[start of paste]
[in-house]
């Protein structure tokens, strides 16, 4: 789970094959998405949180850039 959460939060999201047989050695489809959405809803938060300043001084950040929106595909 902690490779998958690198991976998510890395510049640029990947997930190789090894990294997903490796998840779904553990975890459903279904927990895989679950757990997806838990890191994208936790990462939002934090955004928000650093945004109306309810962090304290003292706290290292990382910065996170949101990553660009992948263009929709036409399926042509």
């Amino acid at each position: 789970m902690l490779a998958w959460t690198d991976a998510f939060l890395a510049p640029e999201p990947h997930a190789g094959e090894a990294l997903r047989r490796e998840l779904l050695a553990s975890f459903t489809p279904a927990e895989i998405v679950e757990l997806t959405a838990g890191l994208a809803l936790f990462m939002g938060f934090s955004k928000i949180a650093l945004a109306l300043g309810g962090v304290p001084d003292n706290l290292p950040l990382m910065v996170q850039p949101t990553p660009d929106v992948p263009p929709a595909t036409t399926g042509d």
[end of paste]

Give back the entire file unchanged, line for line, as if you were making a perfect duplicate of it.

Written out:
[in-house]
């Protein structure tokens, strides 16, 4: 789970094959998405949180850039 959460939060999201047989050695489809959405809803938060300043001084950040929106595909 902690490779998958690198991976998510890395510049640029990947997930190789090894990294997903490796998840779904553990975890459903279904927990895989679950757990997806838990890191994208936790990462939002934090955004928000650093945004109306309810962090304290003292706290290292990382910065996170949101990553660009992948263009929709036409399926042509």
């Amino acid at each position: 789970m902690l490779a998958w959460t690198d991976a998510f939060l890395a510049p640029e999201p990947h997930a190789g094959e090894a990294l997903r047989r490796e998840l779904l050695a553990s975890f459903t489809p279904a927990e895989i998405v679950e757990l997806t959405a838990g890191l994208a809803l936790f990462m939002g938060f934090s955004k928000i949180a650093l945004a109306l300043g309810g962090v304290p001084d003292n706290l290292p950040l990382m910065v996170q850039p949101t990553p660009d929106v992948p263009p929709a595909t036409t399926g042509d």